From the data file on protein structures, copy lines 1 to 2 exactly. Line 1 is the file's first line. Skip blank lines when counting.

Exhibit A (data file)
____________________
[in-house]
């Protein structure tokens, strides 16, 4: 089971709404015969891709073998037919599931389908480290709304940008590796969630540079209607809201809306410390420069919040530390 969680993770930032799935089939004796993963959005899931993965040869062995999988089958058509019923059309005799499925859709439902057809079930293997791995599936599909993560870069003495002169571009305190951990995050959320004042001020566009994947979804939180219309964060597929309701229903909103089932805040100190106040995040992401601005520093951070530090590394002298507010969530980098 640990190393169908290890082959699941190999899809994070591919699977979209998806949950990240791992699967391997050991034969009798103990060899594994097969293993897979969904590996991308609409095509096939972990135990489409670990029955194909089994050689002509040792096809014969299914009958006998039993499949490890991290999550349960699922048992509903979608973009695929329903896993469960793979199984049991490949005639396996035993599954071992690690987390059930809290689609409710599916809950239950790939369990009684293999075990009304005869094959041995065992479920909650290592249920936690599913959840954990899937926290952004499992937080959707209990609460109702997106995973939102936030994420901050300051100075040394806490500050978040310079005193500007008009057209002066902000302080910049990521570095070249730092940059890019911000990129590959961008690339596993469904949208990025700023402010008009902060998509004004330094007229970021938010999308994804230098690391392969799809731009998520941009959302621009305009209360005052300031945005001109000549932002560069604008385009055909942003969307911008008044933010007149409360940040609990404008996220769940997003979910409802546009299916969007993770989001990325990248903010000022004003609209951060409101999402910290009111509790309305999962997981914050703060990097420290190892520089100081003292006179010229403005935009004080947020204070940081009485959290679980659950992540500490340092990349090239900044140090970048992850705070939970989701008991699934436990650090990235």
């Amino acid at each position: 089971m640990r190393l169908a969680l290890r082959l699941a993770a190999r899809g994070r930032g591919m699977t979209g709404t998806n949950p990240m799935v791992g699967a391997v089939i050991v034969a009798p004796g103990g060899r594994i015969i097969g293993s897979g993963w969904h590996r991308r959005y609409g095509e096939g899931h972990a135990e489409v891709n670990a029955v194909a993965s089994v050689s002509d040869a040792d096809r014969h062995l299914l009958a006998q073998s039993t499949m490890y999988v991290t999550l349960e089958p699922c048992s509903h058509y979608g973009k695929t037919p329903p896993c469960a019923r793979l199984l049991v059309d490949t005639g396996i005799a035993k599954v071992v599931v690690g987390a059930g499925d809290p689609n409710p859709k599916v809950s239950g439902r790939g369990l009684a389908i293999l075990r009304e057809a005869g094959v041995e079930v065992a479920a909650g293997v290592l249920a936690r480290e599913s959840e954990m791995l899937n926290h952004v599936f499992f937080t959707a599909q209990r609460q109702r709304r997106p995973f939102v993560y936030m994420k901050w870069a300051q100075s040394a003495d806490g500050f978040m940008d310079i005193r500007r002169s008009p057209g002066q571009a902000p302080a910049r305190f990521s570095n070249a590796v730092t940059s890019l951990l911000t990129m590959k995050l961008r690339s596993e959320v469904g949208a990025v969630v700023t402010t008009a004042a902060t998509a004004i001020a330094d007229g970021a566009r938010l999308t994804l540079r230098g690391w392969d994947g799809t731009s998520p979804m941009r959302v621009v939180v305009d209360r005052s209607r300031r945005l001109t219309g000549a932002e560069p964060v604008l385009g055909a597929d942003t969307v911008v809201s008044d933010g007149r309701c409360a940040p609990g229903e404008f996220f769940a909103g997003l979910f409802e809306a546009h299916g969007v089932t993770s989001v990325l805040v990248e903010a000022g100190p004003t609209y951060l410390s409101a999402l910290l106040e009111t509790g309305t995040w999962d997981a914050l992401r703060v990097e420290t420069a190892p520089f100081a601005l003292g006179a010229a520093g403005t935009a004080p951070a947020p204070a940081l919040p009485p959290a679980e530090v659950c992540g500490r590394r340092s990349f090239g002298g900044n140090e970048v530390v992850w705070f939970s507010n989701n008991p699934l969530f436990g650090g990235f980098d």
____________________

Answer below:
[in-house]
């Protein structure tokens, strides 16, 4: 089971709404015969891709073998037919599931389908480290709304940008590796969630540079209607809201809306410390420069919040530390 969680993770930032799935089939004796993963959005899931993965040869062995999988089958058509019923059309005799499925859709439902057809079930293997791995599936599909993560870069003495002169571009305190951990995050959320004042001020566009994947979804939180219309964060597929309701229903909103089932805040100190106040995040992401601005520093951070530090590394002298507010969530980098 640990190393169908290890082959699941190999899809994070591919699977979209998806949950990240791992699967391997050991034969009798103990060899594994097969293993897979969904590996991308609409095509096939972990135990489409670990029955194909089994050689002509040792096809014969299914009958006998039993499949490890991290999550349960699922048992509903979608973009695929329903896993469960793979199984049991490949005639396996035993599954071992690690987390059930809290689609409710599916809950239950790939369990009684293999075990009304005869094959041995065992479920909650290592249920936690599913959840954990899937926290952004499992937080959707209990609460109702997106995973939102936030994420901050300051100075040394806490500050978040310079005193500007008009057209002066902000302080910049990521570095070249730092940059890019911000990129590959961008690339596993469904949208990025700023402010008009902060998509004004330094007229970021938010999308994804230098690391392969799809731009998520941009959302621009305009209360005052300031945005001109000549932002560069604008385009055909942003969307911008008044933010007149409360940040609990404008996220769940997003979910409802546009299916969007993770989001990325990248903010000022004003609209951060409101999402910290009111509790309305999962997981914050703060990097420290190892520089100081003292006179010229403005935009004080947020204070940081009485959290679980659950992540500490340092990349090239900044140090970048992850705070939970989701008991699934436990650090990235």